Speaking Out of Darkness
What began as a dull, autumn day in London has turned out to be a gloriously sunny surprise. I can’t help but think there is something symbolic about that as Katharine Welby and I stroll along Embankment. After the appointment of her father Justin Welby to Archbishop of Canterbury in March, Katharine found herself thrust into the limelight. As a result, her journey in coping with depression has been well chronicled; although the battle is far from over, our discussion brings the sense that there is sun beyond the clouds.
Katharine is bright, bubbly, keen to chat. With her red hair, fluffy blue sweater and funky trainers, she doesn’t strike you as someone inclined to melancholy. She describes depression as something that’s ‘in me, but not part of me.’ It has now been a number of years that Katharine has lived with depression and she is currently, in her own words, ‘disabled’ by her condition, only able to work part-time. Having been a police officer with the London Metropolitan, she has also worked for Livability, an organisation assisting disabled people. She has an obvious interest in the wellbeing of others. It is this compassion which propels her to share something of her story with us here:
What is it like to have been thrust into the limelight and what has that meant for your mental health?
It’s still very odd. I walk through this big, beautiful garden on my way home from work and think, ‘this is my home, this is insane!’ We’re not a fancy family, we’re just the Welbys and my dad’s my dad. That can get me into trouble because I can make jokes about things I shouldn’t. I think if you have been given a voice, you should use it, but you have to use it carefully. It can be amazing to be able to say things on behalf of those that don’t have the same kind of platform.
That said, it’s not been great for my mental health. Although it can be fun, people can get very serious, and then I feel the pressure and think ‘ahh, too much responsibility!’ The responsibility is draining and scary, but it is fun – we live in a palace!
What does it mean to suffer with depression?
A lot of people will feel like they are a fraud, they will feel worthless. It’s a battle of the mind, where every thought has to be weighed to see if it’s real. It’s a negative lens on life. Some people who have poor mental health have lower immune systems; they get very tired and often have upset stomachs.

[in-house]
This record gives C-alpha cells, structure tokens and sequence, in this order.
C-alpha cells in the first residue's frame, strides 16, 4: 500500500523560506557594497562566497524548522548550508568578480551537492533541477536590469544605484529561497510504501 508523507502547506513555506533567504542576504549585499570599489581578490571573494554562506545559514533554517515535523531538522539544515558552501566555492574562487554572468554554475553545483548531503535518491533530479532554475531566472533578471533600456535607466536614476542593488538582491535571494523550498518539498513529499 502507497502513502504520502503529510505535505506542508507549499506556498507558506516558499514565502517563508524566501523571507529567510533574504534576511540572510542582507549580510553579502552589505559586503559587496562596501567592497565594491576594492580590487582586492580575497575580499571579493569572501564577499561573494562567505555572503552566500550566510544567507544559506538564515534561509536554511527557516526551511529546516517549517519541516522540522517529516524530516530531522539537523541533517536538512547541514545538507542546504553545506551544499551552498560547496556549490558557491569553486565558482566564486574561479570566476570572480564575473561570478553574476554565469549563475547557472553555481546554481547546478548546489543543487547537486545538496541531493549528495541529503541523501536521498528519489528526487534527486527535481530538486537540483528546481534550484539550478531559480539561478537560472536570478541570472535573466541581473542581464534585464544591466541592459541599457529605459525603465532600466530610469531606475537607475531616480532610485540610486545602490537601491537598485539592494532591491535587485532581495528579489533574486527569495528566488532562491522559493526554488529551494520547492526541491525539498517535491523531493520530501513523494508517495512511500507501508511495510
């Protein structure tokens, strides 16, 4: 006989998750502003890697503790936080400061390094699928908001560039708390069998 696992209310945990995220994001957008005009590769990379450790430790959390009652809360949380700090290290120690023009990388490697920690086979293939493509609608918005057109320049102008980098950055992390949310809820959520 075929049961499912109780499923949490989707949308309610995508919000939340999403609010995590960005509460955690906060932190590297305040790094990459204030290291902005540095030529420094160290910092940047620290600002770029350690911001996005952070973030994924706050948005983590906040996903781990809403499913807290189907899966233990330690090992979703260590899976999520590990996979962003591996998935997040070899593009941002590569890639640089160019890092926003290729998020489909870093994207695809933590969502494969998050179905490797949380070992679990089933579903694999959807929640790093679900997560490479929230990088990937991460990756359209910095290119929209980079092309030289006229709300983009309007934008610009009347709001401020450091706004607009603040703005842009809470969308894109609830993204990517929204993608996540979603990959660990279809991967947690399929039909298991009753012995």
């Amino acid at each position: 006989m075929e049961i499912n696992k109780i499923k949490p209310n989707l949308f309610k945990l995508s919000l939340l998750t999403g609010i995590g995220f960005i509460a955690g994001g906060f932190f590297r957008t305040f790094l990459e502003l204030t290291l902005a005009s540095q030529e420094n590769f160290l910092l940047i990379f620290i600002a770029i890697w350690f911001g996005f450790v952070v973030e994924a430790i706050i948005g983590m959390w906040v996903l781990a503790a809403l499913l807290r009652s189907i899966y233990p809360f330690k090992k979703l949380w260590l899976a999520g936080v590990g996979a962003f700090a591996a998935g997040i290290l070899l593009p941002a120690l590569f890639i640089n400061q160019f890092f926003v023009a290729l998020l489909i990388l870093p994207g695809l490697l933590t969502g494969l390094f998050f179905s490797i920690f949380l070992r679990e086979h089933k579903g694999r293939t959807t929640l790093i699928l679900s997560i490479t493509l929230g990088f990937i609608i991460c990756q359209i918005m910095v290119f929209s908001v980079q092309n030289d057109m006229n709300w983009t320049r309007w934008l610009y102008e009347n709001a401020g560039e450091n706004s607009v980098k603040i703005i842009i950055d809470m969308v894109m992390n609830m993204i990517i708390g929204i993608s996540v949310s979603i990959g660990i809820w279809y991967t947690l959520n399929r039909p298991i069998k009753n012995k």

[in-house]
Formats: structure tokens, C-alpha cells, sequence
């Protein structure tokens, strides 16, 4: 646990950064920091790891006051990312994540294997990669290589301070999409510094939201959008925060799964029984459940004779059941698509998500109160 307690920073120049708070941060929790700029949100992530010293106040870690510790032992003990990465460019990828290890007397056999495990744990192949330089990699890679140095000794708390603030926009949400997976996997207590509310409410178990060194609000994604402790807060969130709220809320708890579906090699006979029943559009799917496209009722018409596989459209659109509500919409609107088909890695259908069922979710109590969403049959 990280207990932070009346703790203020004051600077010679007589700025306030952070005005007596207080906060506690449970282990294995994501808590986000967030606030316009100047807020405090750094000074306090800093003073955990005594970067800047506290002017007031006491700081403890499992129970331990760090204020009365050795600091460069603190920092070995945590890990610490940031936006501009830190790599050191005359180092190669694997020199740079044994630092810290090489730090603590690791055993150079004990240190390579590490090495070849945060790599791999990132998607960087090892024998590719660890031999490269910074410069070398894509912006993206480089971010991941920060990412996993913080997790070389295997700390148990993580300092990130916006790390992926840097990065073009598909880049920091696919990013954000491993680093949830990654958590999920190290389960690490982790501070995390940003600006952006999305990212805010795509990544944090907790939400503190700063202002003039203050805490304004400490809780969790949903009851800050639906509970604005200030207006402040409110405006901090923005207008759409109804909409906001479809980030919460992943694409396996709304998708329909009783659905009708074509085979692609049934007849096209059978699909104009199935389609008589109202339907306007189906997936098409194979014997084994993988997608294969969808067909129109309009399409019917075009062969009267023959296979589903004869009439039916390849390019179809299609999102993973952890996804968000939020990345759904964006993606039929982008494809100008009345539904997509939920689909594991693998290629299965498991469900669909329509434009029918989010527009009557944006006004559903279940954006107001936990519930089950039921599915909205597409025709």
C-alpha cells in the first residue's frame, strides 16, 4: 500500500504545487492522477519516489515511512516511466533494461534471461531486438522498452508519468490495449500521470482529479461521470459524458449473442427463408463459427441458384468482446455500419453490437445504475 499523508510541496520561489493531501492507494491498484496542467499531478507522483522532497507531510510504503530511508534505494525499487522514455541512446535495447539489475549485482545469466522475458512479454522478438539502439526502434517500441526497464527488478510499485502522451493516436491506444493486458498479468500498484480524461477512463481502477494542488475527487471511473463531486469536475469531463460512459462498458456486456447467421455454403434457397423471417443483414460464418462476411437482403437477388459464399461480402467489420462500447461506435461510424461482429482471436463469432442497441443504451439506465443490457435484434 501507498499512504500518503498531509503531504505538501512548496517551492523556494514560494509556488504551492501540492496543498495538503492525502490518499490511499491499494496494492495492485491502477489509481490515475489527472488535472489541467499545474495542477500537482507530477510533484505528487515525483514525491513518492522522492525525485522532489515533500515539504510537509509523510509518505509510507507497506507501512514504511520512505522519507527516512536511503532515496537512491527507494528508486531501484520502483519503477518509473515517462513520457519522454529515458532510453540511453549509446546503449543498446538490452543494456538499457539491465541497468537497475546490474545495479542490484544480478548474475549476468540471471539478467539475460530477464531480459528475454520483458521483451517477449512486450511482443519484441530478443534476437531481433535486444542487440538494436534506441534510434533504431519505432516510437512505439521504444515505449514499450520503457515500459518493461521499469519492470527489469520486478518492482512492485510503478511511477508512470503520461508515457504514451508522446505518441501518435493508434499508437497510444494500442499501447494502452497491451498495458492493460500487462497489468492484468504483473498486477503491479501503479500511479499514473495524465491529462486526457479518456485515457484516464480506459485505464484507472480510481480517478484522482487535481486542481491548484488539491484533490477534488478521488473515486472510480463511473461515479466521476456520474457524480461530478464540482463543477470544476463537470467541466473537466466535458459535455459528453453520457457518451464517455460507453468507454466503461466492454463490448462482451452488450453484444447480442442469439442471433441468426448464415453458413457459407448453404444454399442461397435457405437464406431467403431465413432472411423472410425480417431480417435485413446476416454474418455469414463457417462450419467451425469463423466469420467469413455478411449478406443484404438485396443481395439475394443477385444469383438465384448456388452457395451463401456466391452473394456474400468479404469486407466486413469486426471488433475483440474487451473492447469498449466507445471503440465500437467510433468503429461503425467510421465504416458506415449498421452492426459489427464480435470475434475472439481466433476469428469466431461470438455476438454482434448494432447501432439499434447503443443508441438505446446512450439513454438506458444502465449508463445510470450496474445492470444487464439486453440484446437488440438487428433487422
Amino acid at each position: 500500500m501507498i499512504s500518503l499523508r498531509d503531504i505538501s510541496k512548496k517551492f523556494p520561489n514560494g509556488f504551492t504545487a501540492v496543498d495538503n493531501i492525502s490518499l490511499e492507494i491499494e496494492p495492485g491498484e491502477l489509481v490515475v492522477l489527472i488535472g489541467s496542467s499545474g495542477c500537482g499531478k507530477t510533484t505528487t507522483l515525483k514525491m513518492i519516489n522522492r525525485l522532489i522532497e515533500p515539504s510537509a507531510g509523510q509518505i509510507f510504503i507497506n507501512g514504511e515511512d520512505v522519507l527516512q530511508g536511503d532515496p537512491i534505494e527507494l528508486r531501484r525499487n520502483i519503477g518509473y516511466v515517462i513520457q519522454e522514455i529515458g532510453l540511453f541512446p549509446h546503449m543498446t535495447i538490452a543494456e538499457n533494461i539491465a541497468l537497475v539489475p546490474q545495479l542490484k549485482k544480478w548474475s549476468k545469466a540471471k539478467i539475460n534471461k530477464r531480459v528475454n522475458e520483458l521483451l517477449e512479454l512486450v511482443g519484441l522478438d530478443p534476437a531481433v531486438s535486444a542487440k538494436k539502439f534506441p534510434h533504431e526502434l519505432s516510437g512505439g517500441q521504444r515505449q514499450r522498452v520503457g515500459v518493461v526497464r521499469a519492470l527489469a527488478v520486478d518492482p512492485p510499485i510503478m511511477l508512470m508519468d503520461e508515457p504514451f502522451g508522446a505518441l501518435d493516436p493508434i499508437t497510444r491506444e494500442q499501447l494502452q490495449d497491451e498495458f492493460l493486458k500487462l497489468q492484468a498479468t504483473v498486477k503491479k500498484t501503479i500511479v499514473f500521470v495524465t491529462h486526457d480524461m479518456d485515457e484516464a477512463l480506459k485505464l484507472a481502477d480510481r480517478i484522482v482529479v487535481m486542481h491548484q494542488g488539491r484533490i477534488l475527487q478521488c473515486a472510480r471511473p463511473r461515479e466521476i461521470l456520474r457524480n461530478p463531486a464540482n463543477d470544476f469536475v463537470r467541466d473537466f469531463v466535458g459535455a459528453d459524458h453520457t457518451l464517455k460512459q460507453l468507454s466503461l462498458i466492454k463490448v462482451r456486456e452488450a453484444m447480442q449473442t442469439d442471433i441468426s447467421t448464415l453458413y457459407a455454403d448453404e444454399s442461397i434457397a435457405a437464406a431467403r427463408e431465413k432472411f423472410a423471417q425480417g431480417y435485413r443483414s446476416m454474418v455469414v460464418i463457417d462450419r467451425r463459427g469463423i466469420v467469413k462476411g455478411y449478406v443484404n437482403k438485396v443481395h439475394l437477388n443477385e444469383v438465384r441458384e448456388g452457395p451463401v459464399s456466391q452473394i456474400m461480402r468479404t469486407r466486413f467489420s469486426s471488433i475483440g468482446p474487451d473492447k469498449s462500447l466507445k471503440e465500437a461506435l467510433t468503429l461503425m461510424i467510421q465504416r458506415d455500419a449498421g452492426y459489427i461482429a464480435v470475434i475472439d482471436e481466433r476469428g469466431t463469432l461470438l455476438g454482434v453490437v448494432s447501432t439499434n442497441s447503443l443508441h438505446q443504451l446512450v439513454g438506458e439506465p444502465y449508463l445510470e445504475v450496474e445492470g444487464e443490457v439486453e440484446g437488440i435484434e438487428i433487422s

Has being a Christian made it harder to cope with depression?
It has been hurtful at times when people suggest that I am missing the point of God’s grace and all He’s done for us… The fact that I have been ill a long time does impact my faith at times, but other people’s attitudes don’t affect me – because what do they know about my relationship with God?
Do you think depression is something you can experience ‘healing’ from?
Yes, absolutely. I haven’t met anyone who’s been ‘zapped’ and healed in an instant but I’m sure there is someone, somewhere, who has. I believe absolutely that God can, will and wants to heal me, but who knows when that will be.
That said I do feel like I’ve been going through a process of healing for a while now, learning and seeing progress. Last year was horrific for me; it felt like I’d lost everything. But at the same time I learnt more about God’s love for me, who I am to Him, who I am in Him and that was healing in itself. Although the depression is still a significant aspect of my life, it doesn’t have the same power as it did – it feels almost like it’s removable. It feels like it’s spread to every part of my body. But although it is there, at some point, it will begin to shrink.
How do you balance a hope in healing whilst living with the condition day to day?
It comes down to knowing who God is. There is so much wrong in the world but I focus on the amazing things that God has done and is still doing. I have to have hope: God who created everything has died for me and has promised me life in Him. Quite frankly, everything else is a bonus.
You’ve mentioned how the Psalms have been helpful to you; can you tell us more?
The Psalms are wonderful because they are honest. God longs for us to be honest with Him. In the Psalms you’ll find anger, rage, hurt, joy, but one thing that is consistent throughout is that God is awesome. I think that’s the key to life: we can be brutally honest with Him, but He is all-powerful and will rescue us.
How would you respond to people saying, ‘Of course you’re a Christian, your dad is the Archbishop’?
I was brought up in a Christian family, but it has become real and alive to me personally. At 14 I became a Christian, at 21 decided I wasn’t a Christian, but since then it’s been a gradual return to God. He pursued me and drew me back. My faith is mine. It’s my relationship with God, my relationship with Jesus, my love. Yes I am a Christian, but not everyone is. A lot of people have a cultural faith, but it’s ritual not personal belief. When you explore it for yourself, you make it yours.